Last week was a busy week on the cyber front. We saw Apple and the FBI square off during the House Judiciary Committee’s Encryption Tightrope: Balancing American’s Security and Privacy while across the country in San Francisco, 30,000-40,000 experts in cybersecurity gathered together for the world’s largest cybersecurity conference. As James Comey, director of the FBI, and Bruce Sewell, SVP and general counsel for Apple, and others debated in Washington, the encryption debate on privacy vs. security was just as heated thousands of miles away in California.
For most cybersecurity experts, encryption is a key development for keeping our nation safe. “There is no technology more important than encryption,” said Microsoft President and Chief Legal Officer, Brad Smith at the conference. “That is why we need to stand up, be thoughtful and be vocal […] The path to hell starts at the back door, and we need to make sure that encryption technology remains strong.” The fear that cybercriminals could access and use this backdoor for catastrophic purposes is certainly a valid concern. Additionally, privacy advocates have expressed that forcing Apple to create this iOS software could ignite a dangerous precedent in future investigations, encroaching on U.S. citizen’s privacy.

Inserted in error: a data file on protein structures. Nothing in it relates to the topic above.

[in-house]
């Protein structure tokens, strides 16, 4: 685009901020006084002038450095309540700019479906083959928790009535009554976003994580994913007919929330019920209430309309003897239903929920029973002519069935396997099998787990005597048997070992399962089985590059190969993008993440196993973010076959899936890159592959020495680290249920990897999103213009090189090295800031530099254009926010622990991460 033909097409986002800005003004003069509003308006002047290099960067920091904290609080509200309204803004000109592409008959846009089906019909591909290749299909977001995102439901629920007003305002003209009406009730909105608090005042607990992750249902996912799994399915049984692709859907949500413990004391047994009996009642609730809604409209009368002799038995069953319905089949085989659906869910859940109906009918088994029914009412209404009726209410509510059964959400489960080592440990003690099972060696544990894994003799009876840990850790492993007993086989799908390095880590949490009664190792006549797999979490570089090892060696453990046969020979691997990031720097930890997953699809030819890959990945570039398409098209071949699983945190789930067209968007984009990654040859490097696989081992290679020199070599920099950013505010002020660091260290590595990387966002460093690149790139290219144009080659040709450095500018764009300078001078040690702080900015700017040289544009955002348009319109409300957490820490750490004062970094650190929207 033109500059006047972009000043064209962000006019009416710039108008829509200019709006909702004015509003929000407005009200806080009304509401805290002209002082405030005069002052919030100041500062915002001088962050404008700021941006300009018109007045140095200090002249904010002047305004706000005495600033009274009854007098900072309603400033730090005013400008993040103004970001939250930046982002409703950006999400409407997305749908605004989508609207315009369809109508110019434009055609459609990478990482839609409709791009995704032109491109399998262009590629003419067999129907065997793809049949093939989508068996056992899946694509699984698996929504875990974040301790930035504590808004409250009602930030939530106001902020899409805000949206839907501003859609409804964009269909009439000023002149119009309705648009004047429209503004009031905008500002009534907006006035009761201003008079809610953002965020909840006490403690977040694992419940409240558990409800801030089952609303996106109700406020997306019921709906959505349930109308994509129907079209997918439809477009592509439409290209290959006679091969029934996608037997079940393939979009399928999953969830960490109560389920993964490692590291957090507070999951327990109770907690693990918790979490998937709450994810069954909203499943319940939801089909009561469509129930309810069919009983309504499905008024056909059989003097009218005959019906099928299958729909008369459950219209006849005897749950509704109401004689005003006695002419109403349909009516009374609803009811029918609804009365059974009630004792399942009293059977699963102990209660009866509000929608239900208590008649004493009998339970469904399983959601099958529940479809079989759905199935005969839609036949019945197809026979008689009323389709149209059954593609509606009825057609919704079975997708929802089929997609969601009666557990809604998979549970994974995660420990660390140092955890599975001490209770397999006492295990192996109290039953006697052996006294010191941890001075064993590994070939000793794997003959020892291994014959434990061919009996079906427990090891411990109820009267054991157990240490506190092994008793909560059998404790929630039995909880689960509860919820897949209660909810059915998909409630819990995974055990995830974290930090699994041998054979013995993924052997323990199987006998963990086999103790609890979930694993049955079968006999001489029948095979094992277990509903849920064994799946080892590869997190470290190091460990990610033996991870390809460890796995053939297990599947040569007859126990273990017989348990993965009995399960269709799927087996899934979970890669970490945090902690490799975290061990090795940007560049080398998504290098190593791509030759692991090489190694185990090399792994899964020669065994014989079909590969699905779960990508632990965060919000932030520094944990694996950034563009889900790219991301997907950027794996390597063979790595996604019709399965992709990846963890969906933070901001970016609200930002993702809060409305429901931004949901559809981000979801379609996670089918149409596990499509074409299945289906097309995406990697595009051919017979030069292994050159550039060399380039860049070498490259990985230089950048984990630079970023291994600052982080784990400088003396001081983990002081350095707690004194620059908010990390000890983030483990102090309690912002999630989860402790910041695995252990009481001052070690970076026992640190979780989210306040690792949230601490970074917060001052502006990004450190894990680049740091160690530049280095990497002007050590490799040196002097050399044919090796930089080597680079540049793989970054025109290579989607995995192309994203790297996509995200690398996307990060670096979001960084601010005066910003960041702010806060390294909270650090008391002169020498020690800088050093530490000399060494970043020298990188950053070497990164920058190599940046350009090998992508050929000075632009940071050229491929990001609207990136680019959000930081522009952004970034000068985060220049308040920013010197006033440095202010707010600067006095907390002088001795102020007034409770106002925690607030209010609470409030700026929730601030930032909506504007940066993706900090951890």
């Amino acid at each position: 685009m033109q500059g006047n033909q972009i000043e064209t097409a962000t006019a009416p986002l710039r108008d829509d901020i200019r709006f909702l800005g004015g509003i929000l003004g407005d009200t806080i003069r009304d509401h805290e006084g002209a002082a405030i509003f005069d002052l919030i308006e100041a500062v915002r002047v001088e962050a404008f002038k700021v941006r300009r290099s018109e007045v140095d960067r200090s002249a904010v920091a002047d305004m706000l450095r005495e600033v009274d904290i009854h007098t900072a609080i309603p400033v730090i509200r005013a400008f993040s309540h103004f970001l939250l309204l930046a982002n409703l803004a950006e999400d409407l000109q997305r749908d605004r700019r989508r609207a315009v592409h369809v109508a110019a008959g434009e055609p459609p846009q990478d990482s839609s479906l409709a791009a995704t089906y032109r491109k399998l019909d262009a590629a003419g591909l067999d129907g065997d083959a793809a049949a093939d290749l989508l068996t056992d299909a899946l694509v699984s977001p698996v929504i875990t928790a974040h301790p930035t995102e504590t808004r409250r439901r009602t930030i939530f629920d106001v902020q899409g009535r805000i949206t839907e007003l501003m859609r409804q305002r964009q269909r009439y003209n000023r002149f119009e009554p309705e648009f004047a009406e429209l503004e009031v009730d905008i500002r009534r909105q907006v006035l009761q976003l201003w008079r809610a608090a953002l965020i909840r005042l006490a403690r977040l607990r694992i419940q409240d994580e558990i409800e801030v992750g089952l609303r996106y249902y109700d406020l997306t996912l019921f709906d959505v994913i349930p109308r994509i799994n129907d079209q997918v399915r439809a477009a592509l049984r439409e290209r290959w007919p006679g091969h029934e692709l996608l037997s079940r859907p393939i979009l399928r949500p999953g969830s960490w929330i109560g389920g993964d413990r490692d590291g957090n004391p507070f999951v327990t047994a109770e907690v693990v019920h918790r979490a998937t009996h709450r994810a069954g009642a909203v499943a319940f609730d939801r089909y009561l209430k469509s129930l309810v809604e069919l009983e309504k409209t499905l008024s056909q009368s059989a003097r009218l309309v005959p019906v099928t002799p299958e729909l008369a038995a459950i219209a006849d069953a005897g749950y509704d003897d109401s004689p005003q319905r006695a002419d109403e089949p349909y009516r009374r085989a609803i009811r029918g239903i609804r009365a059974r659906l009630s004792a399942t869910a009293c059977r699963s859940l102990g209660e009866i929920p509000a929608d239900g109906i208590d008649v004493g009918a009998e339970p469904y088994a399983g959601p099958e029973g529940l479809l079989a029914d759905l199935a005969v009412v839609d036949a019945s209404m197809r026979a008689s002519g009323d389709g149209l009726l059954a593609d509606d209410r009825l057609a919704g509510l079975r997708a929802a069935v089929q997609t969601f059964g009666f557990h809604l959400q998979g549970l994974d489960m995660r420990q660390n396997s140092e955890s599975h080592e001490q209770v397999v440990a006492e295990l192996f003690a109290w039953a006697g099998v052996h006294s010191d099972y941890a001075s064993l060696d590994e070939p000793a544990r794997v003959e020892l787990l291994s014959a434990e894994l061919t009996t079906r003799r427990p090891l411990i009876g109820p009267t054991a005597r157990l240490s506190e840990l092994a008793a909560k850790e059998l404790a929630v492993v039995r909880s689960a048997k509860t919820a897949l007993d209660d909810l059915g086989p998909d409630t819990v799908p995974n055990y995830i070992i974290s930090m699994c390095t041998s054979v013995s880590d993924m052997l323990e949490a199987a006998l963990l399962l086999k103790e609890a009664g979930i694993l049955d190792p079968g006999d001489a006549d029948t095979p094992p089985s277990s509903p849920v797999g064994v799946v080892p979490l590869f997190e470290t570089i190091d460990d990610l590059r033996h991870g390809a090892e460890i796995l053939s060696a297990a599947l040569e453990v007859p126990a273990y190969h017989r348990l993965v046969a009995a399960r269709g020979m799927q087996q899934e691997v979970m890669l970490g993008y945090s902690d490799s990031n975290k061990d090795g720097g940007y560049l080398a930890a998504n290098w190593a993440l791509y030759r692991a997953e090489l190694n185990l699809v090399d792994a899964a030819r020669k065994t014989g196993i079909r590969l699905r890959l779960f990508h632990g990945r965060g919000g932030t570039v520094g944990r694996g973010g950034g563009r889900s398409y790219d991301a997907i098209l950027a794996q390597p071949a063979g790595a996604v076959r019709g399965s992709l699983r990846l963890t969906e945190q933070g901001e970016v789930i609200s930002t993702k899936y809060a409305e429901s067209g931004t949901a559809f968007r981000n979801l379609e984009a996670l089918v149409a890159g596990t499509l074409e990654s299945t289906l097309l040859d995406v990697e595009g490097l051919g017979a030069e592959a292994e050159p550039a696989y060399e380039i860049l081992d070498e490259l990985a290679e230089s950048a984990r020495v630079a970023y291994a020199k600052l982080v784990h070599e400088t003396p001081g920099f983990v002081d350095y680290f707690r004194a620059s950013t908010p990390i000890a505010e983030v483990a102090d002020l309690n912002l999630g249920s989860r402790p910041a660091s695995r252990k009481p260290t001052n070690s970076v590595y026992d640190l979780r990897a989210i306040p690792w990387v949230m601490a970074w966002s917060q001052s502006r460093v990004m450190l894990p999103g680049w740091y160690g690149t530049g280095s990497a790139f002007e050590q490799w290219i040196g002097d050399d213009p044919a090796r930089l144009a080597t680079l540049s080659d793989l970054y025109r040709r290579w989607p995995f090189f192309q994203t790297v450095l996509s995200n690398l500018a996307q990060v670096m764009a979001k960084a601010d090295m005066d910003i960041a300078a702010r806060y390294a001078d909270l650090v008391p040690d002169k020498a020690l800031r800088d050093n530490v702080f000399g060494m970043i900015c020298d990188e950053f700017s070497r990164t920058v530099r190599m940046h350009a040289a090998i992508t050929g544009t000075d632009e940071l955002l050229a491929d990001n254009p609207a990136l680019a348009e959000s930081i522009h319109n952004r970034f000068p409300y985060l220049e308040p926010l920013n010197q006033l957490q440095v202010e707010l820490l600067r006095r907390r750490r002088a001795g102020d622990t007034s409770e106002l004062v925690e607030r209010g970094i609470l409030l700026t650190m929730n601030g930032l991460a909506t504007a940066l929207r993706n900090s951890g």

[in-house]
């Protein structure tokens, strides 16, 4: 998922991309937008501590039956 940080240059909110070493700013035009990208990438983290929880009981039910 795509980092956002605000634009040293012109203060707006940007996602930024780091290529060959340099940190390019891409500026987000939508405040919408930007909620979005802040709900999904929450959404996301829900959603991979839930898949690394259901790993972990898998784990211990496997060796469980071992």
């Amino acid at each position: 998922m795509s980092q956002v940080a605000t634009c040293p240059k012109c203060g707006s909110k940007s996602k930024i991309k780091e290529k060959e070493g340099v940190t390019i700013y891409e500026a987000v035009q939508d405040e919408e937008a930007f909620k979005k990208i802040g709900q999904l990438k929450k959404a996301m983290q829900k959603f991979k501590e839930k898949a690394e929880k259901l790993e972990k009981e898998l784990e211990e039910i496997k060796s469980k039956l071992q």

As for the government, creating this software to bypass iPhone’s key security features could potentially assist the San Bernardino investigation and provide invaluable information for the war against terrorism. In the House Judiciary Committee hearing last week, Comey attempted to convince the committee that if created, the government will be careful to not take advantage of this decision. “We are not asking to expand the government’s surveillance authority,” said Comey, “but rather we are asking to ensure that we can continue to obtain electronic information and evidence pursuant to the legal authority that Congress has provided to us to keep America safe.” Surely, the final decision will help establish a precedent on if, what and how much the government can access.